In their eagerness to prove loyalty to their party leadership, following the Supreme Court verdict, Azad Kashmir Prime Minister Raja Farooq Haider and Gilgit-Baltistan Chief Minister Hafeezur Rehman seemed to have lost their senses when they addressed a joint news conference to express their anger over outgoing prime minister Mian Nawaz Sharif’s disqualification. Raja Farooq attempted to link the issue – a purely domestic matter of Pakistan – with the Kashmiri struggle for independence from India, saying Kashmiris would have to rethink whether or not to align with Pakistan. Although, he later claimed his statement was distorted by the media, as per his own clarification what he said was that the Kashmiris are uncertain about siding with Pakistan after Sharif’s disqualification. Which is not any different from the remarks earlier attributed to him by the media. Rehman had gone on to cross the line further to malign the judiciary and military as he termed the verdict as ‘fixed’ and a ‘rebellion’. As heads of government in their respective domains, these gentlemen are expected to know that like any other person they are entitled to criticise a court verdict on merit, but no one has the right to insult the judiciary.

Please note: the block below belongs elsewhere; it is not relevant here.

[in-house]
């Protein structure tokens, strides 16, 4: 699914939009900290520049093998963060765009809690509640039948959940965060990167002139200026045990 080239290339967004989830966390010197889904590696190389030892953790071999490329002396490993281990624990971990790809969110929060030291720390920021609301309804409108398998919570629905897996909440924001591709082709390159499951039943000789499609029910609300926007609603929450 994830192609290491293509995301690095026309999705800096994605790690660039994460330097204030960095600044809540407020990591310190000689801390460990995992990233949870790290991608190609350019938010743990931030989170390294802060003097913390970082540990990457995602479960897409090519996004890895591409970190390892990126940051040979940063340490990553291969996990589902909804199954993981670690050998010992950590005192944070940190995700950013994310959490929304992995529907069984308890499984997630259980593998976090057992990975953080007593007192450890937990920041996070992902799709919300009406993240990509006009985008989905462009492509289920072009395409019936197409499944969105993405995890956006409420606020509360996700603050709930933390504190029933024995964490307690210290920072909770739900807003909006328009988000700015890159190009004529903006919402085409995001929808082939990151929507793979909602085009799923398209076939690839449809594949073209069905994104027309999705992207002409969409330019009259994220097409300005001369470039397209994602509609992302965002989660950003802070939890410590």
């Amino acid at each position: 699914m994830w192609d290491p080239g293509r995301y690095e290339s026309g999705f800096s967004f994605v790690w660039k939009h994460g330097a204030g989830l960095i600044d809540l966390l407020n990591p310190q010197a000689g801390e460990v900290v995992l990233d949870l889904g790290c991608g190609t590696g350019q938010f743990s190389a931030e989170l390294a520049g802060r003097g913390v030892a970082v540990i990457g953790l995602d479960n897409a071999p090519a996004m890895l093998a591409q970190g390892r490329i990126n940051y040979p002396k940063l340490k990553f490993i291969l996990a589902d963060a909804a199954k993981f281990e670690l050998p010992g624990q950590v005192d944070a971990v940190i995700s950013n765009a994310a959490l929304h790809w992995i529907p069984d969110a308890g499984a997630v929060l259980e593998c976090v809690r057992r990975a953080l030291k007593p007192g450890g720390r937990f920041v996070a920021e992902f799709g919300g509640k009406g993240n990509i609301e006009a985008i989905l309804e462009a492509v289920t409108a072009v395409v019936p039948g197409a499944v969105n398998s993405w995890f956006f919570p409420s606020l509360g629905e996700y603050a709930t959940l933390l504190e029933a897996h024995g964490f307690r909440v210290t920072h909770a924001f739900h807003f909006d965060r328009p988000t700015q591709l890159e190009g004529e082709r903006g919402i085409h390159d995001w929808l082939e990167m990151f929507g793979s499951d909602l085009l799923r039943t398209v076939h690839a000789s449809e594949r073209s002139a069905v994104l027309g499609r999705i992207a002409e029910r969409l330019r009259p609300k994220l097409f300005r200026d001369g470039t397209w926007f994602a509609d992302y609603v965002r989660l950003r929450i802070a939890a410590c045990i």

Then there is the question, where do these two personages derive the right to speak on behalf of all Kashmiris? They surely cannot be speaking for the people in Occupied Kashmir. Those laying down their lives for freedom from Indian rule are wrapping the bodies of their martyrs in Pakistani flags. Although in AJK and GB the PML-N (there is a question mark now on the suffix N) is in power, it is not the only player. Previous governments in the immediate past were headed by the PPP while the PTI is also making its presence felt in both places. These parties are furious. At a joint news conference in Gilgit, they demanded registration of FIRs against Raja and Rehman for their ‘derogatory’ comments against the judiciary and military. And PPP President Asif Ali Zardari issued a strong condemnatory statement posing a very pertinent question, “how can the UN resolutions and the inalienable right of Kashmiris to self-determination be bartered away with the disqualification of Nawaz Sharif by a judicial process?”
Regardless of the political events in this country, no single political party, especially the one not known to have pursued a proactive policy on the Kashmir issue, has the prerogative to pronounce what all Kashmiris think or want. By their gratuitous utterances about the Kashmir question and against this country’s judiciary the AJK Prime Minister and the GB Chief Minister have hurt the sentiments of the Kashmiris as well as a vast majority of Pakistanis, unwittingly embarrassing their own party. They need to apologize for their utterly unacceptable remarks.